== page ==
Teachers’ groups maintained that the Department of Education (DepEd) is “not ready” for the Sept. 13 school opening as concerns under the distance or blended learning set-up, which was first implemented last school year, remain “unaddressed.”
The Teachers’ Dignity Coalition (TDC) and the Alliance of Concerned Teachers (ACT), in separate statements, challenged the DepEd and the Duterte administration to address their concerns as they feared that the new school year might be just a “repeat” of the previous one.
Citing reports from the ground, TDC National Vice Chairperson Olivia De Guzman said that days before classes start, “we receive, many teachers are still waiting for the provided modules while others are doing their last-ditch effort of printing and reproduction using their own resources.”
De Guzman added that in other schools, even the grouping of students in their respective sections are not yet done. “Until now, after a year, many students and their families still cannot keep up with the online requirement of distance learning, especially those that have lost their livelihood due to the pandemic,” she explained.
Due to the ongoing coronavirus disease (COVID-19) situation in the country, DepEd will once again implement a blended/distance learning set-up this school year.
Without face-to-face classes, students will learn their lessons using multiple learning delivery modalities such as modular (printed and offline); online learning; television and radio-based instruction; and/or a combination of two or more modalities under “blended learning.”
TDC said that there were many lessons from the past school year that “cannot be ignored and should be considered” in reopening of classes. Thus, TDC, it is “clear” that the system is not ready for the opening of classes with all the challenges experienced by teachers, parents and learners last school year.
This, the group said, is another concern for teachers because whatever the DepEd’s shortcomings are, they are the the ones expected to fill these in.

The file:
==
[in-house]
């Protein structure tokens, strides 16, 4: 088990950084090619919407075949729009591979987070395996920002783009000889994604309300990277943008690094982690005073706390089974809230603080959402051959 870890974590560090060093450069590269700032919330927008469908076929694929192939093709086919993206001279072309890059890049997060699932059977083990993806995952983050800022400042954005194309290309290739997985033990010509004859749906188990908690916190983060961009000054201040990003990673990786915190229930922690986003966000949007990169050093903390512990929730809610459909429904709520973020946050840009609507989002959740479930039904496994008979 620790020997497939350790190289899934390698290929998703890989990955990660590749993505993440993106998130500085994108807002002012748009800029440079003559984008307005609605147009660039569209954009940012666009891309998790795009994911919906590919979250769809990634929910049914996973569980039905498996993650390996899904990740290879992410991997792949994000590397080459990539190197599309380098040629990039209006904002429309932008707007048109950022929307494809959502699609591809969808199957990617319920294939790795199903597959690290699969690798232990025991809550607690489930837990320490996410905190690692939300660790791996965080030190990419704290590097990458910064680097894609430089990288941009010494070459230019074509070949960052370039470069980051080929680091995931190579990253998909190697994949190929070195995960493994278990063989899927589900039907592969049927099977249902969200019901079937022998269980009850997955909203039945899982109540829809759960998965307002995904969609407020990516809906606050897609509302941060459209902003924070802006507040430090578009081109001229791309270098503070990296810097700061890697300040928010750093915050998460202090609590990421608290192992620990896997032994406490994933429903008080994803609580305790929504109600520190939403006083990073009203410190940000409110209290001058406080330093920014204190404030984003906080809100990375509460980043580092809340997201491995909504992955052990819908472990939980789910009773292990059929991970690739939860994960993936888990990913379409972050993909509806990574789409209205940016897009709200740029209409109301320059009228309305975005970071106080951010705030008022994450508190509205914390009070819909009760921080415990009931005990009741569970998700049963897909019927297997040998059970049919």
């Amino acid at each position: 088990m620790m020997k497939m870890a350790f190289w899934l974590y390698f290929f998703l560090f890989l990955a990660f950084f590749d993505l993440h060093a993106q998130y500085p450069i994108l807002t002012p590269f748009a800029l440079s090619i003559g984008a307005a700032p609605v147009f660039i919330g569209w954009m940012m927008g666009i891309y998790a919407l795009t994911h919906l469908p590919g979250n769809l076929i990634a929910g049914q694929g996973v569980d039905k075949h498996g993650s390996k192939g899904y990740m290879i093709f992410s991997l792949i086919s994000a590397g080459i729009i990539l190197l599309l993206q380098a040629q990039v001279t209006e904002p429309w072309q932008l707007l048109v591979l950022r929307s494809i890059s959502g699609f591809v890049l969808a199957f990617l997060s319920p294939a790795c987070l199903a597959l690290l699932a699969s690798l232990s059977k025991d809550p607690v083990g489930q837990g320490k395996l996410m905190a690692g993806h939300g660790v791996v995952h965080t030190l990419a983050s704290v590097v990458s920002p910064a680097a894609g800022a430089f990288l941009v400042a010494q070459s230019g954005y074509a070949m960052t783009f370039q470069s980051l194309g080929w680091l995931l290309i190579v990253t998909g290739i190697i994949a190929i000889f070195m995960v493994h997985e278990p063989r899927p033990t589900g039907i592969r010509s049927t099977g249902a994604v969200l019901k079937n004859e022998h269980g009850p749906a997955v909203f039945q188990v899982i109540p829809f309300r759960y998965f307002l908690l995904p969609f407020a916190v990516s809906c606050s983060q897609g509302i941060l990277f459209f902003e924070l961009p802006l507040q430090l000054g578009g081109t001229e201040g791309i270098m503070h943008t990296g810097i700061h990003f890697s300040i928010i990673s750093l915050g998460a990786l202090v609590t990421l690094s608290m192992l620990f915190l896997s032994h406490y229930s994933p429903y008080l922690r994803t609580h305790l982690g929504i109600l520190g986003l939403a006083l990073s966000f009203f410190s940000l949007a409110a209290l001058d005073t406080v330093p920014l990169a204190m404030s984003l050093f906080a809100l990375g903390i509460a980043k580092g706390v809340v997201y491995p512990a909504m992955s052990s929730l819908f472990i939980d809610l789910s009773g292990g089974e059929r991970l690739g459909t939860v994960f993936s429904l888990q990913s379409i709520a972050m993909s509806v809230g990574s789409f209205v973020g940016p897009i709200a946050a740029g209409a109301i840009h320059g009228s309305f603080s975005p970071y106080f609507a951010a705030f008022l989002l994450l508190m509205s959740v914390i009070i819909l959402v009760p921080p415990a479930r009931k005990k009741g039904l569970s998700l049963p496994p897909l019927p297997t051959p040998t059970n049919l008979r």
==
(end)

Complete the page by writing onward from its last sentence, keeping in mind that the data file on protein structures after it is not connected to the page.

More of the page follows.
“Given these facts, we believe that the system is not prepared for the opening of classes on September 13 and while it may be too late, we hope the DepEd could consider moving it further and talk to the stakeholders especially their front liners- the teachers and reflect on the honest assessment of the previous school year,” De Guzman said .
ACT also shared the same concerns — noting that its own school opening preparedness survey showed that distance learning problems “remain unresolved” for the new school year.
“The same problems that plagued the previous school year under distance learning haunt the upcoming one,” ACT said citing the result of its nationwide online survey among public school teachers which was aimed to assess the readiness of public schools for the Sept. 13 class opening.
“Education access and quality is expected to continually suffer, while learning loss is unlikely to be circumvented seeing as how the education sector is set be greeted by similar problems observed in the first school year of distance learning—such as late printing of and insufficient modules, lack of gadgets and internet support, excessive workload and study load, and wanting school safety measures, as were observed in the last school year,” ACT said.
Given these challenges, ACT said that teachers are once again expected to “bear the brunt of the government’s abandonment of education as their overworked and under-supported situation is expected to intensify in the coming school year.”